Good To Know

There are more cats than dogs in the United States according to American Pet Products Association: 94 million cats and 90 million dogs. Cats rule for many reasons, including ease of care. Got cat? There’s lots you don’t need to deal with. Here are 12 examples:

Great for Couch Potatoes

Of course, dogs love to snuggle on the sofa, but they also require time outdoors on a leash. True enough, walking a cat on a leash and harness is an option some cats increasingly enjoy, and it may be enriching, but it’s not a daily requirement. Instead, with a cat, it’s all about shut eye, lazing in your favorite seat while kitty “makes bread” and purrs away in your lap.

Easy Potty Pickups

If you’re a responsible dog parent, plastic bags must go with you wherever you take your pup. There’s no such issue for cat parents, as scooping a litter box is only a room or two away.

Rain, Sleet and Snow — No Worries

In Northern cities, a winter coat for the dog might be a must and after slipping on your own boots, now comes the struggle to put on the dog booties (and there are four paws to deal with). If you’re lucky, the pup does his business fast while the snow is falling and the wind is blowing. Then there’s the rain. Even with a slicker on, you’ll be dealing with a stinky, wet dog. Dog parents deal with more inclement weather than postal carriers.

Too Cool for Drool

“What’s that rag you carry around?” The proud parent of a Mastiff answers, “To catch drool.” Some dog breeds may create enough slobber to drown a kitten. The very notion of shaking a head with drool flying every which way could even offend finicky feline sensibilities.

Freezer Free of Mice

It’s been said that an ideal diet for an indoor cat is a “mouse in a can.” Be careful what you ask for. What if you really had to deal with that? Welcome to the world of some pet reptiles such as boa constrictors and various large lizards that devour a mouse in a single gulp. Imagine the response from your houseguest, Grandma Rose, when she wanders over to the freezer late at night to get a scoop of ice cream and instead grabs a frozen pinkie mouse. Grandma Rose might fall over right there.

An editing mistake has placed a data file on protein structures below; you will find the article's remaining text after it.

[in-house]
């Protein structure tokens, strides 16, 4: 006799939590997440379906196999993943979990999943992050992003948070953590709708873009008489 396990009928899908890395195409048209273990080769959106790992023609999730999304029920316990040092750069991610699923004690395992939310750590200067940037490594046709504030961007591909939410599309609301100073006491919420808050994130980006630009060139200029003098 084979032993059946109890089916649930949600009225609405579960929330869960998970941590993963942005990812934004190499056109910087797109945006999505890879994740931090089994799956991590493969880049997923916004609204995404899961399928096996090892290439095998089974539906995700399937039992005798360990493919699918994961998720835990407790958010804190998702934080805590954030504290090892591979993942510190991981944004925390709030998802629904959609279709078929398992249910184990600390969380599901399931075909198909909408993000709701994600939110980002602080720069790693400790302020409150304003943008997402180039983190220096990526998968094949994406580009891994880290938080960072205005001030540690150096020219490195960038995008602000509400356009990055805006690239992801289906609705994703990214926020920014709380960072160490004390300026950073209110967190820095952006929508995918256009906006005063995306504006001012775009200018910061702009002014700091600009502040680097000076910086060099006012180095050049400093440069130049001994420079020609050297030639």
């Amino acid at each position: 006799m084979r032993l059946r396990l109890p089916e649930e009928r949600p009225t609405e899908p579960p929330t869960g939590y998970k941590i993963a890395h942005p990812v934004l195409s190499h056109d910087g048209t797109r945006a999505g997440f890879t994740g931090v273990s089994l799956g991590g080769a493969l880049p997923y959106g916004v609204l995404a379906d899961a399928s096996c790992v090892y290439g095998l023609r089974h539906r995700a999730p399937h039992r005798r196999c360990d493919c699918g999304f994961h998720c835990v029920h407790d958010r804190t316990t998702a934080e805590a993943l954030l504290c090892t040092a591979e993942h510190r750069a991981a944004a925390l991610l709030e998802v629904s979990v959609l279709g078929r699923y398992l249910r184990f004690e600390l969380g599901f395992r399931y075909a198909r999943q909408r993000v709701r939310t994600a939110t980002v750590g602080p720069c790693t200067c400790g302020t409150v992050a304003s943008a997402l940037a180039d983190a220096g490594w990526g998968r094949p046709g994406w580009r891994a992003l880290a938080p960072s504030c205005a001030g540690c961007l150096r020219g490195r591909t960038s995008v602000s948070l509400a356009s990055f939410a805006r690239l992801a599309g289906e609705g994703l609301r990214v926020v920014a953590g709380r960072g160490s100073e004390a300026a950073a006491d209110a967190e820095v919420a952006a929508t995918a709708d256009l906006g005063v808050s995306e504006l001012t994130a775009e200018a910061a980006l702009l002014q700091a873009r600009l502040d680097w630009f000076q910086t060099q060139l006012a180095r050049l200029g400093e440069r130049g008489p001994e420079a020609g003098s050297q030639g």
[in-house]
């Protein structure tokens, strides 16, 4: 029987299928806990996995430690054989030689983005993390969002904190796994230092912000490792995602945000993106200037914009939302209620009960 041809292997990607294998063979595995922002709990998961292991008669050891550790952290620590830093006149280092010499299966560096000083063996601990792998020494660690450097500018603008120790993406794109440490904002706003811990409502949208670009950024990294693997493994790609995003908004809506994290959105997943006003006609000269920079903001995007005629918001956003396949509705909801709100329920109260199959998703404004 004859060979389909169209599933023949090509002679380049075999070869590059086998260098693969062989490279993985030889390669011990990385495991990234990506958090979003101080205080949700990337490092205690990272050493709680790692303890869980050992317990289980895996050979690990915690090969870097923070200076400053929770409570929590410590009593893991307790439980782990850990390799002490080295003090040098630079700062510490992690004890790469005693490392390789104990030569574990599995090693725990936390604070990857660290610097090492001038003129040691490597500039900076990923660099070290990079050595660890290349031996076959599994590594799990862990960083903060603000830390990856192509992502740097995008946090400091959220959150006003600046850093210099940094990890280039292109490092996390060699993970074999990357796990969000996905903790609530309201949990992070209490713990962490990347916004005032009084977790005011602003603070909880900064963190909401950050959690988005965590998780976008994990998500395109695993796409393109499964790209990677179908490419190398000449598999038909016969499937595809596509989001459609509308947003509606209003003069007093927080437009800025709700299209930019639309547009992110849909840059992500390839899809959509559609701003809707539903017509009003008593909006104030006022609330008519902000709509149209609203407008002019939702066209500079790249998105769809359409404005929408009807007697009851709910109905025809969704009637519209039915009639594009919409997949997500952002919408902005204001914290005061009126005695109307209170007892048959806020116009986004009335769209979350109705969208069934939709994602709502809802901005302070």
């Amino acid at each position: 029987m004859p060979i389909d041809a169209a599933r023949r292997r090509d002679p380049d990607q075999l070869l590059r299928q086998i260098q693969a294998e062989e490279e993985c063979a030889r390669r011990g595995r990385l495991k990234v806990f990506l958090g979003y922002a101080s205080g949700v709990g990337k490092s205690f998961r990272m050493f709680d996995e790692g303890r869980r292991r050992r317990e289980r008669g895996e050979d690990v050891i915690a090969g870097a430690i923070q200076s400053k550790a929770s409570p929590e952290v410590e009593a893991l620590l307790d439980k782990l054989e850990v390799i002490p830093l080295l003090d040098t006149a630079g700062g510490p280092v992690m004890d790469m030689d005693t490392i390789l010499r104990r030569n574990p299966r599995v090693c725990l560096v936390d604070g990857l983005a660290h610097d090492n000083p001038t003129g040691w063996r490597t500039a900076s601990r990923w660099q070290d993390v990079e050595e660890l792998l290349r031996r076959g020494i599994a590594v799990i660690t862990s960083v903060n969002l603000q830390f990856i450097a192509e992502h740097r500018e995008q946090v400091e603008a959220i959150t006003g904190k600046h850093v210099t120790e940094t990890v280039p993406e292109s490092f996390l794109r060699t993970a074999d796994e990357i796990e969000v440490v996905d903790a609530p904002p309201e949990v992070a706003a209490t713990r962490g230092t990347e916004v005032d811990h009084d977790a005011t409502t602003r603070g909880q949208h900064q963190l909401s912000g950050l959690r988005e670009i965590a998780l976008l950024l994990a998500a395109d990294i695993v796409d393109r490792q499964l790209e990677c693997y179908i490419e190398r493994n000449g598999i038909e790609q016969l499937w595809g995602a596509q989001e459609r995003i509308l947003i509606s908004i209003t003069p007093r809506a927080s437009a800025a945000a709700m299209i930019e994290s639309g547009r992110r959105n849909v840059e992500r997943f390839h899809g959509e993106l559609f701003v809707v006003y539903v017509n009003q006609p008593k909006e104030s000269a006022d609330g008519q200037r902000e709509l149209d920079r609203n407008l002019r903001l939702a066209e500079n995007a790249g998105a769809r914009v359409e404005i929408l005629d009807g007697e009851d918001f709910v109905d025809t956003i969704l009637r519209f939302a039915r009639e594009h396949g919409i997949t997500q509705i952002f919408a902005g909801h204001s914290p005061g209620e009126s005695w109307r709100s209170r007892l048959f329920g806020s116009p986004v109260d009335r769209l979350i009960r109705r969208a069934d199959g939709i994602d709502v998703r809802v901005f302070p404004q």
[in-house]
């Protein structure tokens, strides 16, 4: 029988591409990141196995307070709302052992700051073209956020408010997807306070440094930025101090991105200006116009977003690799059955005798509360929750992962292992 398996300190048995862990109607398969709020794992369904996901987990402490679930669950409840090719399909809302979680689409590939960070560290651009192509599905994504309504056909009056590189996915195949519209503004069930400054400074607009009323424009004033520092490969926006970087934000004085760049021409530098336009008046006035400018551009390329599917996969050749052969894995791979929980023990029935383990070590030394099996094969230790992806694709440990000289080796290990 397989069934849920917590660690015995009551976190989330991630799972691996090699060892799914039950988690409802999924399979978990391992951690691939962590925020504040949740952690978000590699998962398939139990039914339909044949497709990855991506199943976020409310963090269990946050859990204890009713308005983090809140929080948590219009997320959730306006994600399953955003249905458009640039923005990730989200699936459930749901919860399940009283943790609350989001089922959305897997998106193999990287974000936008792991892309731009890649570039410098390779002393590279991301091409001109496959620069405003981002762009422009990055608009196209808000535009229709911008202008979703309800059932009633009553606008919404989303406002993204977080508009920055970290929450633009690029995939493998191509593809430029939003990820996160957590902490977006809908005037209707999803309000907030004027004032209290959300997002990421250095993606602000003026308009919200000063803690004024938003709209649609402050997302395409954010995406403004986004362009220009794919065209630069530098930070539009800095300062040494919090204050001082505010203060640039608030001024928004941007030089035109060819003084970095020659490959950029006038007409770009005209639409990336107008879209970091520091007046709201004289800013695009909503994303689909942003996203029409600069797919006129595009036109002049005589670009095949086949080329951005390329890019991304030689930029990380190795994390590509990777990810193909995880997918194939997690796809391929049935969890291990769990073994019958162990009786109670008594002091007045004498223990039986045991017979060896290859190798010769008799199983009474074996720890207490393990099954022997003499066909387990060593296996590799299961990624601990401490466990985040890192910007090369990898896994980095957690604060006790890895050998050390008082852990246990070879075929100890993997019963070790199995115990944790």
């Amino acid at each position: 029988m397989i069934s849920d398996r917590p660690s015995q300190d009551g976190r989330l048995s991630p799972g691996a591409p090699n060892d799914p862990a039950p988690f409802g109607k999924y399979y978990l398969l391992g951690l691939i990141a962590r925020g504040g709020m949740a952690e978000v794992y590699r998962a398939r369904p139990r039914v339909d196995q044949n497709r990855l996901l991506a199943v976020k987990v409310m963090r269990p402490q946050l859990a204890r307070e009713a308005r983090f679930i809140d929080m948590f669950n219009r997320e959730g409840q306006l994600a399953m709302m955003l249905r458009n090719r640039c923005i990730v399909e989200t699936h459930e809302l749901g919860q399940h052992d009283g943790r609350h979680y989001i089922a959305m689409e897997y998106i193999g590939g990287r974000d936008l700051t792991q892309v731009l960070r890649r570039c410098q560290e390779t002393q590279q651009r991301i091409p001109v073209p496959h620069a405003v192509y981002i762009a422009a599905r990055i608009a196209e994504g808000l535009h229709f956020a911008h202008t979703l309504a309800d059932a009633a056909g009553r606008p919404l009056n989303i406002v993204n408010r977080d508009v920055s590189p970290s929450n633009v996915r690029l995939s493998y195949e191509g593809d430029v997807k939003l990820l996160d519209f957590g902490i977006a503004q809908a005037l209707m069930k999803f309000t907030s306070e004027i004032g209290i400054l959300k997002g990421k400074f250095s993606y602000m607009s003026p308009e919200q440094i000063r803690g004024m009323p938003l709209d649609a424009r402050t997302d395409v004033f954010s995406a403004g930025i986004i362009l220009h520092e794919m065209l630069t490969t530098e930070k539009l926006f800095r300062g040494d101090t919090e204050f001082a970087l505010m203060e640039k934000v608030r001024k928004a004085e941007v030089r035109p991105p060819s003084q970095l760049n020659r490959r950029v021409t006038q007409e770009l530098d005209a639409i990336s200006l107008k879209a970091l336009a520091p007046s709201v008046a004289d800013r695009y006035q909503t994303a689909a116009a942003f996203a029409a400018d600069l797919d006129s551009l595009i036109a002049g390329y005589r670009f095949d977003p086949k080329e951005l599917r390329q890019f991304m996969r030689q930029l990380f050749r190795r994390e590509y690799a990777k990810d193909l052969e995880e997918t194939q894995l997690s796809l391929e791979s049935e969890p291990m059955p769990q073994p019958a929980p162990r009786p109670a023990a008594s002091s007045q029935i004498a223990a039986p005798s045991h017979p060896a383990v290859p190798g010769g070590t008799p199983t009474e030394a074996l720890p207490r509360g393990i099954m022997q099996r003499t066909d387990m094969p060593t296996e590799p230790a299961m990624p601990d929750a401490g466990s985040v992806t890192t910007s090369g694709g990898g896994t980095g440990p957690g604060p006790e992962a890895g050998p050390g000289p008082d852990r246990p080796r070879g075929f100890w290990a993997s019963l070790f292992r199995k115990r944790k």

Forget Forever Fetching

Cats require playtime, but except for kittens and maybe some Abyssinians and Japanese Bobtail they truly don’t have canine endurance. You can get tennis elbow playing nonstop fetch for 30 minutes with a goofy Labrador. No such problem for cats who will give it up long before half an hour.

Pepe Le Pew — Ew!

Cats are, of course, meticulously clean, taking their own bath whenever needed. Have you ever smelled a European ferret? In truth, it’s not that ferrets are dirty. Like Pigpen from Peanuts, ferrets carry around their odor with them. After all, these guys are a relative of the skunk. Ferrets are delightfully entertaining pets, but you may need a clothespin for your nose. There is no such issue with cats.

Keepin’ It Clean

Let’s face it (it’s the truth) — some dogs, especially hound dogs, may have a certain smell about them. And many dogs love to roll in the grossest smelling thing they can find, from a dead animal to manure. Even writing about such a horrendous habit is arguably distasteful in a cat magazine. No cat would ever even entertain the notion of joyfully rolling in anything so gross.

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Love Thy Neighbor

Neighbors never complain about barking or squawking cats — that’s because they don’t. At their loudest, the person on the other side of the wall in an apartment or condominium isn’t likely to hear a cat like they would a dog or parrot. It’s not that cats don’t have a lot to say, they’re simply less raucous about how they say it.

Howl No!

Some dogs may howl for no apparent reason, perhaps at the moon or more likely the sounds of first responders, fire engines and police cars. Cats don’t howl at anything.

Go Your Own Way

Herding dogs are downright brilliant, but often their innate herding skills can be annoying to live with, such as Shetland Sheepdogs, Border Collies or Australian Shepherds nipping at running children as they work to keep everyone in line. Cats don’t care — and there’s no need to nip on anyone’s tail.

Nice to Never be Drafted

So far, the U.S. military hasn’t put cats to work. There are no bomb sniffing cats or cats protecting military bases. The U.S. military has not employed cats to detect land mines. No doubt cats could do it, I’m just not sure they can follow military orders. However, cats do require us to follow their orders. When cats can give the orders, they may be drafted, but as a commanding officer.

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